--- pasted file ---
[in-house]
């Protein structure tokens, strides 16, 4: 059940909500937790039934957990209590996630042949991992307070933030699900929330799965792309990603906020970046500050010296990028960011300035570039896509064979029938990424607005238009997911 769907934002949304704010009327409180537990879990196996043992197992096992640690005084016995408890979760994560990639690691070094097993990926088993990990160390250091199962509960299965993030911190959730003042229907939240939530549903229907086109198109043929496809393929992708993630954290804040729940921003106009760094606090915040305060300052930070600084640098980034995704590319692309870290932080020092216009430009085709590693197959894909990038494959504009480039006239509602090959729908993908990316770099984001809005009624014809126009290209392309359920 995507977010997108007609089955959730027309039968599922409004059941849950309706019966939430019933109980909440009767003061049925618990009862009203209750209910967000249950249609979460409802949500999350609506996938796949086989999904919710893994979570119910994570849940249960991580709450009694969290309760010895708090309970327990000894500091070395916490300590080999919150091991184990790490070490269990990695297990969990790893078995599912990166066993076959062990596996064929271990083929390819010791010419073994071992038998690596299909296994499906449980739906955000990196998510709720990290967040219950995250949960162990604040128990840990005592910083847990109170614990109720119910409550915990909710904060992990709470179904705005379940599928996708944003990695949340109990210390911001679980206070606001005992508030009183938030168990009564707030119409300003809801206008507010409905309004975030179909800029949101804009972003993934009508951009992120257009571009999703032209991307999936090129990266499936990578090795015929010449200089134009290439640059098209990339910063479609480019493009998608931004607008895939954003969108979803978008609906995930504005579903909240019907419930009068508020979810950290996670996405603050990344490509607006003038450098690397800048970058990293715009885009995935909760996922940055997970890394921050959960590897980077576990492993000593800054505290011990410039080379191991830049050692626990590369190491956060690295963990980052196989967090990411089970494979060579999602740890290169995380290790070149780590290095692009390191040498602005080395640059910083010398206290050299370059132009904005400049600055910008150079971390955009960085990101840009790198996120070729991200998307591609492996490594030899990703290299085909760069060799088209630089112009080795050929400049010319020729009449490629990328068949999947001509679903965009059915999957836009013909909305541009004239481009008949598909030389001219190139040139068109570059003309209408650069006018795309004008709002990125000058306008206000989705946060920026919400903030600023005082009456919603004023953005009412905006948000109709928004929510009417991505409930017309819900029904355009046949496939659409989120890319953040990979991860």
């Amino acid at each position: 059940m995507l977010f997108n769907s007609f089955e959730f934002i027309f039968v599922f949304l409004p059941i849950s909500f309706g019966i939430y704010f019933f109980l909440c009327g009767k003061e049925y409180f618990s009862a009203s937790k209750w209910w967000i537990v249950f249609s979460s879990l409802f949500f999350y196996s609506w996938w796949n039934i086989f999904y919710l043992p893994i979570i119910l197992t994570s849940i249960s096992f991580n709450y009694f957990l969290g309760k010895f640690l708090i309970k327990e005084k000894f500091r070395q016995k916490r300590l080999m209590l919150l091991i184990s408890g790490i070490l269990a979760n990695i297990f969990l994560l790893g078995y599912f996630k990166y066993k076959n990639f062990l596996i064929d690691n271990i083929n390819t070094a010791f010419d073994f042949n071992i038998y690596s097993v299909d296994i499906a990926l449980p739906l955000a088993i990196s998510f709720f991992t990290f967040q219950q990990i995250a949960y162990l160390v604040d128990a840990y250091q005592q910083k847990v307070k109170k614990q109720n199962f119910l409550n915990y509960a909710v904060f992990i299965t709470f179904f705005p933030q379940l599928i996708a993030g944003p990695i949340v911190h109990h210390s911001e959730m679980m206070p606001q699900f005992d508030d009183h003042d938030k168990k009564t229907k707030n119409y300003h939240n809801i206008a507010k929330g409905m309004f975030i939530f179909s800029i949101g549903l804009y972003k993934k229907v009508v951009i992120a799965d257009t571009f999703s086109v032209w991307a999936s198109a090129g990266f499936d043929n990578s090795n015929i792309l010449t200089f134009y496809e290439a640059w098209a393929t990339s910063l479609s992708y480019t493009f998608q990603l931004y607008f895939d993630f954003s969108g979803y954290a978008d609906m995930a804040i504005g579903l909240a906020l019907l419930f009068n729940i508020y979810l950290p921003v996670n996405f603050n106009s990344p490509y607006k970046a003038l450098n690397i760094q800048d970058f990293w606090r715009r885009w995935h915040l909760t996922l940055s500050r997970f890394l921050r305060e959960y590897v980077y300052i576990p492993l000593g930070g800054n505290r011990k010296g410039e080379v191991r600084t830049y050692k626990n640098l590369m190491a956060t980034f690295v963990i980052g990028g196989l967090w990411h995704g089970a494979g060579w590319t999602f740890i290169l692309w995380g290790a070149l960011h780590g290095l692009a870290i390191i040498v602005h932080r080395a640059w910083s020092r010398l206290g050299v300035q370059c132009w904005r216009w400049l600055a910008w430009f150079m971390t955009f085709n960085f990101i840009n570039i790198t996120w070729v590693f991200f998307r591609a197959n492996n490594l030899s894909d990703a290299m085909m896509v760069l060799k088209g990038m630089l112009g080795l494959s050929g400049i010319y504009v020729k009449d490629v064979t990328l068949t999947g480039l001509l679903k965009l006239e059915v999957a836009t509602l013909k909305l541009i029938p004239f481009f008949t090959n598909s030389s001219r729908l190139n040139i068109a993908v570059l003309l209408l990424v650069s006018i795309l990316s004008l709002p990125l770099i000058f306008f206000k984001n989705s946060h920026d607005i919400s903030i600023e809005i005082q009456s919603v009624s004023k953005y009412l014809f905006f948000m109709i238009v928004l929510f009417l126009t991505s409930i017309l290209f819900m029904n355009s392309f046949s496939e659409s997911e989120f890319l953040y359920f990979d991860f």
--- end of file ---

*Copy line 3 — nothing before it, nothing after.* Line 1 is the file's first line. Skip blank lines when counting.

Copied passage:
């Amino acid at each position: 059940m995507l977010f997108n769907s007609f089955e959730f934002i027309f039968v599922f949304l409004p059941i849950s909500f309706g019966i939430y704010f019933f109980l909440c009327g009767k003061e049925y409180f618990s009862a009203s937790k209750w209910w967000i537990v249950f249609s979460s879990l409802f949500f999350y196996s609506w996938w796949n039934i086989f999904y919710l043992p893994i979570i119910l197992t994570s849940i249960s096992f991580n709450y009694f957990l969290g309760k010895f640690l708090i309970k327990e005084k000894f500091r070395q016995k916490r300590l080999m209590l919150l091991i184990s408890g790490i070490l269990a979760n990695i297990f969990l994560l790893g078995y599912f996630k990166y066993k076959n990639f062990l596996i064929d690691n271990i083929n390819t070094a010791f010419d073994f042949n071992i038998y690596s097993v299909d296994i499906a990926l449980p739906l955000a088993i990196s998510f709720f991992t990290f967040q219950q990990i995250a949960y162990l160390v604040d128990a840990y250091q005592q910083k847990v307070k109170k614990q109720n199962f119910l409550n915990y509960a909710v904060f992990i299965t709470f179904f705005p933030q379940l599928i996708a993030g944003p990695i949340v911190h109990h210390s911001e959730m679980m206070p606001q699900f005992d508030d009183h003042d938030k168990k009564t229907k707030n119409y300003h939240n809801i206008a507010k929330g409905m309004f975030i939530f179909s800029i949101g549903l804009y972003k993934k229907v009508v951009i992120a799965d257009t571009f999703s086109v032209w991307a999936s198109a090129g990266f499936d043929n990578s090795n015929i792309l010449t200089f134009y496809e290439a640059w098209a393929t990339s910063l479609s992708y480019t493009f998608q990603l931004y607008f895939d993630f954003s969108g979803y954290a978008d609906m995930a804040i504005g579903l909240a906020l019907l419930f009068n729940i508020y979810l950290p921003v996670n996405f603050n106009s990344p490509y607006k970046a003038l450098n690397i760094q800048d970058f990293w606090r715009r885009w995935h915040l909760t996922l940055s500050r997970f890394l921050r305060e959960y590897v980077y300052i576990p492993l000593g930070g800054n505290r011990k010296g410039e080379v191991r600084t830049y050692k626990n640098l590369m190491a956060t980034f690295v963990i980052g990028g196989l967090w990411h995704g089970a494979g060579w590319t999602f740890i290169l692309w995380g290790a070149l960011h780590g290095l692009a870290i390191i040498v602005h932080r080395a640059w910083s020092r010398l206290g050299v300035q370059c132009w904005r216009w400049l600055a910008w430009f150079m971390t955009f085709n960085f990101i840009n570039i790198t996120w070729v590693f991200f998307r591609a197959n492996n490594l030899s894909d990703a290299m085909m896509v760069l060799k088209g990038m630089l112009g080795l494959s050929g400049i010319y504009v020729k009449d490629v064979t990328l068949t999947g480039l001509l679903k965009l006239e059915v999957a836009t509602l013909k909305l541009i029938p004239f481009f008949t090959n598909s030389s001219r729908l190139n040139i068109a993908v570059l003309l209408l990424v650069s006018i795309l990316s004008l709002p990125l770099i000058f306008f206000k984001n989705s946060h920026d607005i919400s903030i600023e809005i005082q009456s919603v009624s004023k953005y009412l014809f905006f948000m109709i238009v928004l929510f009417l126009t991505s409930i017309l290209f819900m029904n355009s392309f046949s496939e659409s997911e989120f890319l953040y359920f990979d991860f």